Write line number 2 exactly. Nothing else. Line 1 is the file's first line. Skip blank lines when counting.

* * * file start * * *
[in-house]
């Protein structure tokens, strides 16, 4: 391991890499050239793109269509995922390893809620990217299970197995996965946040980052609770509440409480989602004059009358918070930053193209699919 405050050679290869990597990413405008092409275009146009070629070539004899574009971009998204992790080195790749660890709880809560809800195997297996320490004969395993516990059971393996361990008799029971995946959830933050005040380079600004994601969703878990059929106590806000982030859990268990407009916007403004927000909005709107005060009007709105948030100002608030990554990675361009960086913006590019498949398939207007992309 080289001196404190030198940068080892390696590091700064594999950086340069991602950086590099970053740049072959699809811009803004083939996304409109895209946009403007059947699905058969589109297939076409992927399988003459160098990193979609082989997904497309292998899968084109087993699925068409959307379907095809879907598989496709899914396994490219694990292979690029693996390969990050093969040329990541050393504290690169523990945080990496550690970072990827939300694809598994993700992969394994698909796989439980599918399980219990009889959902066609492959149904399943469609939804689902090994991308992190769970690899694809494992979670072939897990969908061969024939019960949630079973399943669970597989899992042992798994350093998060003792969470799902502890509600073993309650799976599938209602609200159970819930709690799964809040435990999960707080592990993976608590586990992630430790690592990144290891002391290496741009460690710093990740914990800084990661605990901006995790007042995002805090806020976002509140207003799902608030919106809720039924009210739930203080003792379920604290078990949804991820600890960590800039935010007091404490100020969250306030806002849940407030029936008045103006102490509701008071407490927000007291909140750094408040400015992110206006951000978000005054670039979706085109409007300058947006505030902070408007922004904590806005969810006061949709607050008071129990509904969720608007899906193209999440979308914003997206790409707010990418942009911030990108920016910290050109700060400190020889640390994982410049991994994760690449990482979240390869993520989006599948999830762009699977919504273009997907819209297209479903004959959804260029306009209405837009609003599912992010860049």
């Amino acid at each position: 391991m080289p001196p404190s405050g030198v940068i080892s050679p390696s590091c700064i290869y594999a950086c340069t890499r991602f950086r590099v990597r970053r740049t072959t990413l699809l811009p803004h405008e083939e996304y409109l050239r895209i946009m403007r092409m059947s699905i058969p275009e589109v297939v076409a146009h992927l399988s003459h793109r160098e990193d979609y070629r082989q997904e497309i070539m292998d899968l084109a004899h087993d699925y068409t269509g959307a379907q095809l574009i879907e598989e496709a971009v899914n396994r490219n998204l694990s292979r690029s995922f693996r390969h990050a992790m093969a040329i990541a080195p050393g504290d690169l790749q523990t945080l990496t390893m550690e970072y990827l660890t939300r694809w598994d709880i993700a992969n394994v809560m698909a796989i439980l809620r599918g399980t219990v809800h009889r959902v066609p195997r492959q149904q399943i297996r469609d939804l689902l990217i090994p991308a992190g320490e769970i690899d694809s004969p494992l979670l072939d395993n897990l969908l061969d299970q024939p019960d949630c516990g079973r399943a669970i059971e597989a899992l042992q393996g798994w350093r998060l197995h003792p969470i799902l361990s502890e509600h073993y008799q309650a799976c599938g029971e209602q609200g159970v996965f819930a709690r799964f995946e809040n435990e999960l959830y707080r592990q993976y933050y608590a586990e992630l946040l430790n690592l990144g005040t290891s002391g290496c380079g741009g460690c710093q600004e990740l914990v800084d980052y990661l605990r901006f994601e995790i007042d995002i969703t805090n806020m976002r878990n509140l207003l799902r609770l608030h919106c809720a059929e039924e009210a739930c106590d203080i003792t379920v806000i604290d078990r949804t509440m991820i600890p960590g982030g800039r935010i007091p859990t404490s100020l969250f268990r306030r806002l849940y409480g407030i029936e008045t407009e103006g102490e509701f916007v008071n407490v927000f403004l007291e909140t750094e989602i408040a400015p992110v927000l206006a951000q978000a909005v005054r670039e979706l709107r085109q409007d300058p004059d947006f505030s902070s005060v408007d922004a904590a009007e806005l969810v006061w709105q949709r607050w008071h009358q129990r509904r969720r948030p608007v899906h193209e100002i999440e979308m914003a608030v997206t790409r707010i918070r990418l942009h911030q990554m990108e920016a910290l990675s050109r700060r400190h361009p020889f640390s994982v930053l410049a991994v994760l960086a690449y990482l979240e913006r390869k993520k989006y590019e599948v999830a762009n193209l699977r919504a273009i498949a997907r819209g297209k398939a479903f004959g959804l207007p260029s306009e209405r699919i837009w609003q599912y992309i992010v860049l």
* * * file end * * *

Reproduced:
């Protein structure tokens, strides 16, 4: 391991890499050239793109269509995922390893809620990217299970197995996965946040980052609770509440409480989602004059009358918070930053193209699919 405050050679290869990597990413405008092409275009146009070629070539004899574009971009998204992790080195790749660890709880809560809800195997297996320490004969395993516990059971393996361990008799029971995946959830933050005040380079600004994601969703878990059929106590806000982030859990268990407009916007403004927000909005709107005060009007709105948030100002608030990554990675361009960086913006590019498949398939207007992309 080289001196404190030198940068080892390696590091700064594999950086340069991602950086590099970053740049072959699809811009803004083939996304409109895209946009403007059947699905058969589109297939076409992927399988003459160098990193979609082989997904497309292998899968084109087993699925068409959307379907095809879907598989496709899914396994490219694990292979690029693996390969990050093969040329990541050393504290690169523990945080990496550690970072990827939300694809598994993700992969394994698909796989439980599918399980219990009889959902066609492959149904399943469609939804689902090994991308992190769970690899694809494992979670072939897990969908061969024939019960949630079973399943669970597989899992042992798994350093998060003792969470799902502890509600073993309650799976599938209602609200159970819930709690799964809040435990999960707080592990993976608590586990992630430790690592990144290891002391290496741009460690710093990740914990800084990661605990901006995790007042995002805090806020976002509140207003799902608030919106809720039924009210739930203080003792379920604290078990949804991820600890960590800039935010007091404490100020969250306030806002849940407030029936008045103006102490509701008071407490927000007291909140750094408040400015992110206006951000978000005054670039979706085109409007300058947006505030902070408007922004904590806005969810006061949709607050008071129990509904969720608007899906193209999440979308914003997206790409707010990418942009911030990108920016910290050109700060400190020889640390994982410049991994994760690449990482979240390869993520989006599948999830762009699977919504273009997907819209297209479903004959959804260029306009209405837009609003599912992010860049």